There is No Free Lunch in Kiev

We have all heard, “There is no such thing as a free lunch”. As economists, we believe every exchange requires the reallocation of resources, even in the case of theft. But how much does war cost?

The Russian invasion of Ukraine has been raging for almost a month. No one will deny the reality of the destruction, with images from Ukraine blasted across the world. While the world watches, the Ukrainians are mounting a heroic effort. But such losses are not isolated to the battlefront alone in a global economy. The refugee crisis is flooding neighboring countries, putting pressure on their social networks and the associated budgets to service these refugees. There are costs associated with military ordinances, hiring soldiers, moving men and materials into the battlefield, separate from the costs of moving people from the war-torn areas. War is not cheap.

But these are but the short-term costs. Replacing damaged buildings, transportation, and public goods, would take years, and in some places, historical buildings, icons, recorded history, and works of art may be lost forever. (And based on the reports from Syria and Georgia, the Russians are ineffective nation builders.) There will be other costs, especially regarding the people who fled, who suffered from the death of loved ones, or simply the destruction of their way of life. (And living in Louisiana, where people take years to recover from a hurricane, I can only imagine how long it takes to recover from a war.)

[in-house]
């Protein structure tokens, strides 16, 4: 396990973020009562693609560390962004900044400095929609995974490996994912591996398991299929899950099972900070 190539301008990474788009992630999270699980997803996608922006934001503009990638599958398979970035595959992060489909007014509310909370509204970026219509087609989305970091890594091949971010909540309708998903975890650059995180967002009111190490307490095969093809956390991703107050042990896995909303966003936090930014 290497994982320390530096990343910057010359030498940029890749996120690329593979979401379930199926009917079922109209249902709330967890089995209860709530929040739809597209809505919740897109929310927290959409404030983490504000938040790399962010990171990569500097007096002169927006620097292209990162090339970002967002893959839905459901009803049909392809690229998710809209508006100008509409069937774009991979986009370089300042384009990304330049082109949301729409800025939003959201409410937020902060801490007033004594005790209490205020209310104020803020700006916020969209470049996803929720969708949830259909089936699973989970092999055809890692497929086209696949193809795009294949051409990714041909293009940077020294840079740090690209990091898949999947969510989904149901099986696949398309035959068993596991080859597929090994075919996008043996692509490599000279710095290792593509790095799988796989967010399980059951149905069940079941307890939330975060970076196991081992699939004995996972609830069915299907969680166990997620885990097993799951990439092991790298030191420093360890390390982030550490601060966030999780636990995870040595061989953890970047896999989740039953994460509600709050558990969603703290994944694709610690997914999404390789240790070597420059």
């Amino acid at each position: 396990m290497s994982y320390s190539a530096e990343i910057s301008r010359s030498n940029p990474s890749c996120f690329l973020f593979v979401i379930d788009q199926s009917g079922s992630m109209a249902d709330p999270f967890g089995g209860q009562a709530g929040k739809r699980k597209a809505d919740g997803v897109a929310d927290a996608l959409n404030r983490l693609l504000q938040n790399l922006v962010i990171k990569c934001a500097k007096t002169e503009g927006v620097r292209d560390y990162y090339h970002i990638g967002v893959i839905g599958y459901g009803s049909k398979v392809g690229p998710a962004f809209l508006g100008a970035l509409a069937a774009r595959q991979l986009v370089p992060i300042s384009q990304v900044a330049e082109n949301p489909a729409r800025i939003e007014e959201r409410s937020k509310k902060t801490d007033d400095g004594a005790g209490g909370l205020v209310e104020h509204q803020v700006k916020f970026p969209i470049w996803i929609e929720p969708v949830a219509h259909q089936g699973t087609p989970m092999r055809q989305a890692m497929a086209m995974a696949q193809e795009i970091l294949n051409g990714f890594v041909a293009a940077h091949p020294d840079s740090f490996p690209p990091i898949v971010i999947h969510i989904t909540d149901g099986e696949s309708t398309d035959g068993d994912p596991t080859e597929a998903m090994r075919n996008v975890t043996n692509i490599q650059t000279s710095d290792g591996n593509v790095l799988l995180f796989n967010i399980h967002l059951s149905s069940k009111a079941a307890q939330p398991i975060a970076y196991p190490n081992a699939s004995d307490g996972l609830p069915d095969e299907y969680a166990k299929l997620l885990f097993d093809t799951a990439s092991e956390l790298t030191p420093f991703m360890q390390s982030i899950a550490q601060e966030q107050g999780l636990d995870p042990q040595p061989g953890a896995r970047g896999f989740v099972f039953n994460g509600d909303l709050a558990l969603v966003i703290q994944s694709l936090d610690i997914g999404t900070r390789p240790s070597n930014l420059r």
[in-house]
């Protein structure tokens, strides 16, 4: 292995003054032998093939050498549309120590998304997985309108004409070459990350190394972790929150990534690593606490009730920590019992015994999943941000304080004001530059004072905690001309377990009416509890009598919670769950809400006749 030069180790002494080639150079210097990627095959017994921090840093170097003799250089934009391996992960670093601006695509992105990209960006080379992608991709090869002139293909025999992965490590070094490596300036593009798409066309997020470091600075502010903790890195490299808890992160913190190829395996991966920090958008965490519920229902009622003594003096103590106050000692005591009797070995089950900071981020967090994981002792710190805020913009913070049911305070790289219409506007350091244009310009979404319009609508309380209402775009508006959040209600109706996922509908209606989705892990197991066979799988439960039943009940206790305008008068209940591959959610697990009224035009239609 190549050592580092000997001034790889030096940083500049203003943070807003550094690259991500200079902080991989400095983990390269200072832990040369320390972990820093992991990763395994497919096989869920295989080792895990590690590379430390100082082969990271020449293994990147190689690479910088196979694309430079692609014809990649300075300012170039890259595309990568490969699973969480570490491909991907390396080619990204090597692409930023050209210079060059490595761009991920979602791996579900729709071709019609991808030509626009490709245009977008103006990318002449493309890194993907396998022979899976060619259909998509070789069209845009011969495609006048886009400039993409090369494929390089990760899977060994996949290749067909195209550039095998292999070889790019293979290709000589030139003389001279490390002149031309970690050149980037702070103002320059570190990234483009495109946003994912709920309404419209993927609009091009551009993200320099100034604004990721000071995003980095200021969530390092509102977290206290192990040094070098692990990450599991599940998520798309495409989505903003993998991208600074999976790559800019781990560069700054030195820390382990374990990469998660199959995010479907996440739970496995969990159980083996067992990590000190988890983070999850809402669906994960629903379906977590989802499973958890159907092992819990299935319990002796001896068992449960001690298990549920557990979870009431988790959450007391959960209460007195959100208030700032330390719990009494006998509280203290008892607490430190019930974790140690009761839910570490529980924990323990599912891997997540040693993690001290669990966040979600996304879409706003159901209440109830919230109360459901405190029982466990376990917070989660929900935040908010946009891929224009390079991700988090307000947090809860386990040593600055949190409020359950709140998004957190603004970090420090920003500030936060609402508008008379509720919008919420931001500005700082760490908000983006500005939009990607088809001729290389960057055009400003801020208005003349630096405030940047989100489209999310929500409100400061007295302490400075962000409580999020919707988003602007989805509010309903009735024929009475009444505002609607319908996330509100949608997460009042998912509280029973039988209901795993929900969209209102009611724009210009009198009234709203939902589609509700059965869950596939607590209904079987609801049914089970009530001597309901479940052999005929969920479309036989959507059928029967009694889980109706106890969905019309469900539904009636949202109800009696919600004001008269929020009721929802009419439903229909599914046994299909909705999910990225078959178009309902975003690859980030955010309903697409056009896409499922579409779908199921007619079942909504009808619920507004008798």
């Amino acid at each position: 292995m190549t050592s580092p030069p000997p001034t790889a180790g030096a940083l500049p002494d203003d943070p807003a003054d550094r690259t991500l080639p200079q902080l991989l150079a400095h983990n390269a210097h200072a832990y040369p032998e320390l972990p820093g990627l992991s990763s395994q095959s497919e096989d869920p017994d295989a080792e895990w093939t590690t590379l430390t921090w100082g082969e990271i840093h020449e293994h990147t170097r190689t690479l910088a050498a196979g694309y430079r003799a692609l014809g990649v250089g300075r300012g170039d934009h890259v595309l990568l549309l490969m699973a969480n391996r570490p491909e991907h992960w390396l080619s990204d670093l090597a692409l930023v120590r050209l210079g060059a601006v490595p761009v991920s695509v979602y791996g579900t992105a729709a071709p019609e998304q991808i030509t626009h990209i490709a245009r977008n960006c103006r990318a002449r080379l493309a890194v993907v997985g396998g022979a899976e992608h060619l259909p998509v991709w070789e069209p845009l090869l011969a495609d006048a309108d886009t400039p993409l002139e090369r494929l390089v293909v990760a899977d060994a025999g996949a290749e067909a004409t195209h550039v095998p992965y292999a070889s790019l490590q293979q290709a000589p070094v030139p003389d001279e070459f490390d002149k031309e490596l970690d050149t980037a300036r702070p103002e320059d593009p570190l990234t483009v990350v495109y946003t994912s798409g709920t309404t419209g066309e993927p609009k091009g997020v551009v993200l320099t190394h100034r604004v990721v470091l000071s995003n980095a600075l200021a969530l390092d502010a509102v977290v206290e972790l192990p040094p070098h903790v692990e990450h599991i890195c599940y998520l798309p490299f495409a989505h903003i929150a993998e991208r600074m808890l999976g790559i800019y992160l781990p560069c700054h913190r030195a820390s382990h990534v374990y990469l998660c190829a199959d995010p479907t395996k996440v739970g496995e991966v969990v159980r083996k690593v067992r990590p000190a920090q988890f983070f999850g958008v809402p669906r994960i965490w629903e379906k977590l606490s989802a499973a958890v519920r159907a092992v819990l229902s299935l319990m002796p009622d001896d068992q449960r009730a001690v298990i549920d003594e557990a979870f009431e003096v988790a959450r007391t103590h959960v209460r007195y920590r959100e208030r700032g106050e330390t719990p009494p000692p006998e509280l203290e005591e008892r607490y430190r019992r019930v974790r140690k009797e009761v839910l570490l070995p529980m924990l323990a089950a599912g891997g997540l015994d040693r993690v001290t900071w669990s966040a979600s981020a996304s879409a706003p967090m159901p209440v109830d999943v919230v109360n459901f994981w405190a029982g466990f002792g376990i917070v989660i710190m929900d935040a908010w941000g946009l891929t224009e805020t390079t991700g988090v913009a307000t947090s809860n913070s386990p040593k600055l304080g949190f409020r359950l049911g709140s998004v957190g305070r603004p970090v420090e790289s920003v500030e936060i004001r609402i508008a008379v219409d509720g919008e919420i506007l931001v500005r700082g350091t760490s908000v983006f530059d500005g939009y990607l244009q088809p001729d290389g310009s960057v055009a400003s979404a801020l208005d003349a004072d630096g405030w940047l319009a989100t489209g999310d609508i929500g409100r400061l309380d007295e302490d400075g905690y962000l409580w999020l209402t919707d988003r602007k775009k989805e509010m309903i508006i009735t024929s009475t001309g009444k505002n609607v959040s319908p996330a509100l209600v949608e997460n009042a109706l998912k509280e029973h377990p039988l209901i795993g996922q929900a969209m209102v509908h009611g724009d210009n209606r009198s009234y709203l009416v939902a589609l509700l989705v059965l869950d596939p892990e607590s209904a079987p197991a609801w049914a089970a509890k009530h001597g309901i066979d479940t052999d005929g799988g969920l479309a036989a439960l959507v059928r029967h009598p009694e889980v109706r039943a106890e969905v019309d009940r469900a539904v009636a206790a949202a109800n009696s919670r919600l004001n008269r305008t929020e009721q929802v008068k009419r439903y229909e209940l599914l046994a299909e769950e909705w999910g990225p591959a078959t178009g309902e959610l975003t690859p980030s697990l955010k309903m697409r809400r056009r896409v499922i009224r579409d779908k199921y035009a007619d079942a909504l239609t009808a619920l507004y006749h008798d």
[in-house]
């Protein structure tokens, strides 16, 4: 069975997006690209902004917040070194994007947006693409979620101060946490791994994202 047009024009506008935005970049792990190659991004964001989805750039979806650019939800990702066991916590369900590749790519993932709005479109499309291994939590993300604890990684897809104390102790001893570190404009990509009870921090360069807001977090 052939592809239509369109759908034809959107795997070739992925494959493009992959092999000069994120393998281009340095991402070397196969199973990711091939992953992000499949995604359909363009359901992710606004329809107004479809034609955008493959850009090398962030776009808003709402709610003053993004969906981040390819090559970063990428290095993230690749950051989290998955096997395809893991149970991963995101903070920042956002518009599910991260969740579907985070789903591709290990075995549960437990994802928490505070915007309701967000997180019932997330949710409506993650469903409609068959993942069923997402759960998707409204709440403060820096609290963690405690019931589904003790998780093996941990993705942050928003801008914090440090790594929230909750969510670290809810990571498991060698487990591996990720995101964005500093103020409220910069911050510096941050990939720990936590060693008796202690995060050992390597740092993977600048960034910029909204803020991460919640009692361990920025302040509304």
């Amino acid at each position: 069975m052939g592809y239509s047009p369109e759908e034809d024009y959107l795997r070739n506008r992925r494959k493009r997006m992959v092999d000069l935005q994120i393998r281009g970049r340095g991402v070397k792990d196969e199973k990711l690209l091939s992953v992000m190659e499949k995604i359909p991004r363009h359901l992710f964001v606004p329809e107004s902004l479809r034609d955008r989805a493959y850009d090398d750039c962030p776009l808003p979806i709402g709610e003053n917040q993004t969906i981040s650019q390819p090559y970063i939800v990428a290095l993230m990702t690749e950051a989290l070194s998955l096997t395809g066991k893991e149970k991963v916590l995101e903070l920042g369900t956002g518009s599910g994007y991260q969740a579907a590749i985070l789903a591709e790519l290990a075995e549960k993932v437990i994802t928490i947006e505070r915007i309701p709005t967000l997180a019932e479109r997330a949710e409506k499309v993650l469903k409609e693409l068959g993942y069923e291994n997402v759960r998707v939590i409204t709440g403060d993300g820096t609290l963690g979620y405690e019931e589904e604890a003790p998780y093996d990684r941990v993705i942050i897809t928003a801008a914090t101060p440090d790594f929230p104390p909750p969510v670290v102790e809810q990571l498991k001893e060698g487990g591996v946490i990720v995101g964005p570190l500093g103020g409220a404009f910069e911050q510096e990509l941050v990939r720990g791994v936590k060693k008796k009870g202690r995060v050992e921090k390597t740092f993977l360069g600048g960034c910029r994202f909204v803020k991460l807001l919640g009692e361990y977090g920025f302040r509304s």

Some of the other costs will be the payment for ramped-up military spending. We will see a continued militarized Europe over the next twenty years. The world will also struggle with energy independence, which may push for more internally generated fuels from alternative sources. But in all cases, these investments will take away from other public goods.
While military and humanitarian aid flows to Ukraine, the western response has been to impose sanctions. Despite reported shortages in Russia, I will bear some costs associated with “defending Ukraine”, as I pay more for other goods. But I am lucky when compared to those in developing countries as the threat of food scarcity remains an issue.
But despite the degree of challenge, we can instantaneously follow the war through podcasts, Twitter, and other social platforms. In many ways, the material streaming from Ukraine and concerns over Russian-supported “Big Lie” propaganda made this conflict, at least here in my immediate circle, more engaging. If the Vietnam War was called the “living-room war”, the Ukrainian invasion may become the “app war”.
The Russian Invasion of Ukraine highlights not only the role of interconnected economic networks but also socially connected networks. There are costs spread out across all of these networks, even as the discussion on limiting information, “fake news”, etc., remains a reality.

So, while Russian bear attempts to “consume” Ukraine, we will all pay a portion of President Putin’s enormous lunch tab, both today and into the future.